Of course Keith Emerson, Rick Wakeman and other progrock keyboardists had much bigger setups than Jon Lord or Don Airey. I didn’t see the interview with Rick and Jon but the “beast-thing” was quite popular at the time Jon switched from Leslies to Marshalls. The problem is quite obvious: Keyboardists or organists respectively who wanted to compete with a guitar had use guitar amps or modified Leslie speakers to be loud enough. The beautiful thing back then was that the very best tube amps were still produced or at least pretty easy to get hold of if one had the money to afford them. It sounded awesome right away although it requires a totally different approach to play a Hammond through a guitar amp. I’m of the opinion that the Hammond/Marshall setup brought the best out of Jon. I still don’t understand why he has never used straight guitar amplification again after Mark II split up in 1973. It was Don who introduced the Hammond to the guitar amp again after so many years and the result is without a comparison. What a sound!

  33. 33
    Deeperpurps says:

    Tommy H @32……I have read a number of times that running a Hammond through a guitar amp requires a modification in how keyboardist plays……I have never understood what such an approach would entail. Could you kindly provide some further insights, I am very interested to know more about this Thanks!

  34. 34
    LRT says:

    After a few good looks thru the entire show I can’t knock much but perhaps Portnoy’s “front man” act. His performing otherwise is great, if a bit on the Transatlantic side. I think the singer cuts it but only because it shows in every place just who sings which parts and the backing vocals are essential to the whole vocal result, kind of like Queen or other vocal bands. It shows he’s good at all of his parts. I do not like the film edits with the shaky bits that come in left right and from above. Too busy and I don’t understand the point of all the lights which double the distraction. But I do like how it kind of feels like you’re in the house. I will get way more mileage out of the CD. Highlights for me are Forever In A Daze, SCW, Love Is What I’m Waiting For, Infinite Fire. Dave LaRue really shines, as well.

  35. 35
    Tommy H. says:

    @ 33:

    Thanks for your interest.

    At first it has to be said that an old Hammond organ (C3, B3, A100 etc.) has nine mechanical contacts below every key. There are nine drawbars per drawbar set as well, so every contact closes the curcuit for a certain drawbar. It starts out with the highest (1 foot) and the lowest contact is the 16 foot (“foot” refers to the size of the simulated pipe). If you don’t hit a note accurately this kind of “action” is very forgiving. Today’s Hammond clones (apart from the Hammond New B3 or C3) only feature one key contact. The percussion effect (e.g. Child In Time Intro) requires the 1 foot contact which deactivates the respective drawbar.

    A guitar amp will feature certain frequencies more prominently than a Leslie amp, i.e. mids and treble. In most cases the bass frequencies are dramatically reduced. It is therefore a task to find an amp that doesn’t cut the bass frequencies too much. When Ritchie came up with the Marshall Major (200 Watts of tube power, 4x KT88) it is no surprise to me that Jon went for the Major as well. Not only that this monster of a Marshall provided plenty of bass, it had a relatively smooth high end as well (whatever “smooth” means to you in that regard). Because of the enhanced higher frequencies one has to be very careful with the drawbars. The highest three of them often sound terrible through a guitar amp.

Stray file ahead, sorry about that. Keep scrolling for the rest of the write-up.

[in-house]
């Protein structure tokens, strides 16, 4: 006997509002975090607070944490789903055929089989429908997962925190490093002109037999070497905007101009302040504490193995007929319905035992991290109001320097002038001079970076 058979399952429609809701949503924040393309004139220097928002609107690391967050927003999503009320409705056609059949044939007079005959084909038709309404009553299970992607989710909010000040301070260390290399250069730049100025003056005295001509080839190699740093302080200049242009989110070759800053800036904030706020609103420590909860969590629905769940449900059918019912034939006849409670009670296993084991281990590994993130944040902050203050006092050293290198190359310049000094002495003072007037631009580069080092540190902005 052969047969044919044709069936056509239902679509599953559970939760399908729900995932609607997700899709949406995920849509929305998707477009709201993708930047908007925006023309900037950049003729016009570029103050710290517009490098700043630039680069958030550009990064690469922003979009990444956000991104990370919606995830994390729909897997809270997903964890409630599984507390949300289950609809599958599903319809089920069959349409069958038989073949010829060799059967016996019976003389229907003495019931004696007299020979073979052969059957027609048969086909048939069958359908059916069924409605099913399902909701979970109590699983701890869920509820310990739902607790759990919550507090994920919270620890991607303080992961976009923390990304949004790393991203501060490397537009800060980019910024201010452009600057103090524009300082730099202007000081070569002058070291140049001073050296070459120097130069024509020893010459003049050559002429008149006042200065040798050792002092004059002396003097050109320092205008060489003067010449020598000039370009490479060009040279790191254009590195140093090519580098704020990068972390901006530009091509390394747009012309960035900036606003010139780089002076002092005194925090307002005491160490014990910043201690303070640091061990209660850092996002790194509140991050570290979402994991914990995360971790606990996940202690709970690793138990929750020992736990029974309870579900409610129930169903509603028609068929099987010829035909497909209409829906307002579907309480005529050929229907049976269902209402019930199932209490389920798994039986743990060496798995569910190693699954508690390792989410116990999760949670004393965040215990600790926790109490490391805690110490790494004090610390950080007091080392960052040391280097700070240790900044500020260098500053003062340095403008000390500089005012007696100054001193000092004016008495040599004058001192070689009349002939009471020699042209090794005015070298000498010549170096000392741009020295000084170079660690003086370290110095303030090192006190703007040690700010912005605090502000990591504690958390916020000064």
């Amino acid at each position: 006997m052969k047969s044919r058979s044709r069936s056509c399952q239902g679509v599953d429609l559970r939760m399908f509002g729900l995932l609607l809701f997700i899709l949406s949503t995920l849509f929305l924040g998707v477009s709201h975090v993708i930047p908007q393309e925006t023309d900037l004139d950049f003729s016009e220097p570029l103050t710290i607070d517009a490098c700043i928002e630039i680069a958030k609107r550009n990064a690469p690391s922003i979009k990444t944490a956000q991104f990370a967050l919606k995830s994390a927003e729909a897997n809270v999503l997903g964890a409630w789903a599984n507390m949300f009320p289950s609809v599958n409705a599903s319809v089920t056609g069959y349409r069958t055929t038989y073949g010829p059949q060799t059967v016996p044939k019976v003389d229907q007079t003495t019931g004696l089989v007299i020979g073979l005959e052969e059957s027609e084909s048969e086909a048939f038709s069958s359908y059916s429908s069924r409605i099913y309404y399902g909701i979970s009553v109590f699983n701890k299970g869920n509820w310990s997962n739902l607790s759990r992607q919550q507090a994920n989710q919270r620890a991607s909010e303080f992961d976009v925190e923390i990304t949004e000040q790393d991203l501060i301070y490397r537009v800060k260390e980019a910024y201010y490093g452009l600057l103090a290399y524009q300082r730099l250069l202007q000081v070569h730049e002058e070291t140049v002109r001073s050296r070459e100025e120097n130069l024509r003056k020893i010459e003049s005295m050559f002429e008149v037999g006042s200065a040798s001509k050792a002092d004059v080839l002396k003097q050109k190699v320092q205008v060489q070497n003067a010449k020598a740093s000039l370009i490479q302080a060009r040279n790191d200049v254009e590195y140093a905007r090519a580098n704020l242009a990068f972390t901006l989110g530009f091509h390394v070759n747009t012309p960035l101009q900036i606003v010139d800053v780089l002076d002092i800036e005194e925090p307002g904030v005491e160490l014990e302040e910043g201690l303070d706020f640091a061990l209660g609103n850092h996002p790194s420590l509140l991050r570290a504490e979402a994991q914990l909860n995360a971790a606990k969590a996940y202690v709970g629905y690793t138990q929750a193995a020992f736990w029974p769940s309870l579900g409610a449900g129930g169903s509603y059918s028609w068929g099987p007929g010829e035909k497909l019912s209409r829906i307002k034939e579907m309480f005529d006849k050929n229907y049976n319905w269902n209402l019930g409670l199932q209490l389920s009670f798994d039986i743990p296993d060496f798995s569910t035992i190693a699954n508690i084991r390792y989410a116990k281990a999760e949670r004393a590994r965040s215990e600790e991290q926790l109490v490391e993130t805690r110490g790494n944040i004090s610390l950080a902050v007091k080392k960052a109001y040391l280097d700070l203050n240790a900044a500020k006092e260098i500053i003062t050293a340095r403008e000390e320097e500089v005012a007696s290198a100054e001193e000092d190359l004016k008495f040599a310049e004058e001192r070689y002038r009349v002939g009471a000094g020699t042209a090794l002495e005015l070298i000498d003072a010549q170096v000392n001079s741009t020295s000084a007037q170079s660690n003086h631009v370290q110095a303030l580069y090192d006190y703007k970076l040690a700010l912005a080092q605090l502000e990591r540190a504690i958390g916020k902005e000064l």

What has this all to do with the playing technique? There are some dos and don’ts in order to cope with the different frequency response. Left-hand comping should be as reduced as possible because the lower notes easily tend to sound muddy. Also you have to be careful not to press too many keys at once because you’ll otherwise get all sorts of distortion which doesn’t sound good either. To put in a nutshell, you have to reduce and rearrange your playing which inevitably leads to some sort of guitar-like approach. I always liked the way Jon changed drawbar settings on the fly. This is something very beautiful to do but it requires more experience and sensitivity if you want to do that on a Hammond organ plugged into a guitar amp. The swell (= volume) pedal of a Hammond requires a technique as well and the dynamics of a guitar amp are also different than those of Leslie speakers. The Leslie speakers also cover your mistakes a lot better; they really shine through without mercy when using a guitar amp. Therefore you have to have a more accurate playing technique. The highest octave is a problem area when using a guitar amp and again requires more sensitivity regarding the drawbar setting. The Percussion effect tends to sound very sharp and you’ll need more accuracy and sensitivity as well when using this effect. The scanner chorus/vibrato thickens the sound which leads to an even more reduced playing when active.

    That’s what I could instantly think of and I hope it makes sense to you ;-)!

  36. 36
    Deeperpurps says:

    Tommy @ 35, Thank you very much for this detailed explanation. Now I understand what Jon Lord was doing in all those old videos. And his statements about what a challenge “the Beast” was to play all make sense now. I appreciate the insights you have provided on this. Best regards.

  37. 37
    MacGregor says:

    Tommy H @ 35- an interesting read indeed! Cheers!

  38. 38
    Tommy H. says:

    @ 36, 37:

    You’re welcome. The Hammond is a fantastic instrument and the first time I heard Jon’s spellbinding tone and playing it was clear to me that I have to own and play a Hammond as well. That was about 13 years ago. After a few years of saving money I made my dream come true and I haven’t been happier playing music ever since. It was a live changing experience. Thank you and God bless you, Jon!

  39. 39
    Tommy H. says:

    @ 38: … I meant “life” changing experience …